Walls v. StateAnnotate this Case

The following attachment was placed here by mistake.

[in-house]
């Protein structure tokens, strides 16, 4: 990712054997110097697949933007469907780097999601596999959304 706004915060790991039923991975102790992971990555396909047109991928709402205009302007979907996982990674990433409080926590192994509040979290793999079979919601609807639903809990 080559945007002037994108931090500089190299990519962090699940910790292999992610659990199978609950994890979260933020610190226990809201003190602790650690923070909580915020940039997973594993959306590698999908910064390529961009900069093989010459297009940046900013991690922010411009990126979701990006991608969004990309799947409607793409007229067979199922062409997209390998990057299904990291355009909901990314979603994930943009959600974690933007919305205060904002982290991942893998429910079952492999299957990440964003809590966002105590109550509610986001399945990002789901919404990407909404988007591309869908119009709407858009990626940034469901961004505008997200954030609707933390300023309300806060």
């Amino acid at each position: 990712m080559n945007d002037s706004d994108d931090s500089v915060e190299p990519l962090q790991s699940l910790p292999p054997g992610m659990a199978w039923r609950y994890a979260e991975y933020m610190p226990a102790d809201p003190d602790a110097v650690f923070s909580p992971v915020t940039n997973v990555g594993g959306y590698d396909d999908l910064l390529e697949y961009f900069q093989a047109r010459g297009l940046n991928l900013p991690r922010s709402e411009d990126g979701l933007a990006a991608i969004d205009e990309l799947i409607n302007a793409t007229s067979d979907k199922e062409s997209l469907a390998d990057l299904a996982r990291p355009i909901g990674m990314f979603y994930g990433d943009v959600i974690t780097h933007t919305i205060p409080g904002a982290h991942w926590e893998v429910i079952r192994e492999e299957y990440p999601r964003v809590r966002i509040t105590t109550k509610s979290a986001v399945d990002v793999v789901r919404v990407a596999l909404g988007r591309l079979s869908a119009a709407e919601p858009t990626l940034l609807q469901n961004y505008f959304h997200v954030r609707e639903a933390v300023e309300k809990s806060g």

Appellant was convicted of felony murder in the death of Edward Alger and premeditated and felony murder in the death of Ann Peterson. The trial judge sentenced Appellant to death for Peterson’s murder and to life imprisonment for Alger’s murder. In 2006, Appellant filed his first successive postconviction motion, alleging that his death sentence was improper because he was intellectually disabled. The circuit court denied relief after an evidentiary hearing. In 2015, Appellant filed his second successive postconviction motion, arguing that his death sentence was unconstitutional because the United States Supreme Court’s decision in Hall v. Florida changed the definition of subaverage intellectual function to include IQ scores that are 75 or below, and because the previous intellectual disability hearing was directed at satisfying the constitutional definition of an IQ that is 70 or below, he was entitled to a new hearing. The circuit court summarily denied Appellant’s successive motion without granting a hearing. The Supreme Court reversed, holding (1) Hall applies retroactively; and (2) Appellant was entitled to a new evidentiary hearing as to his claim of intellectual disability.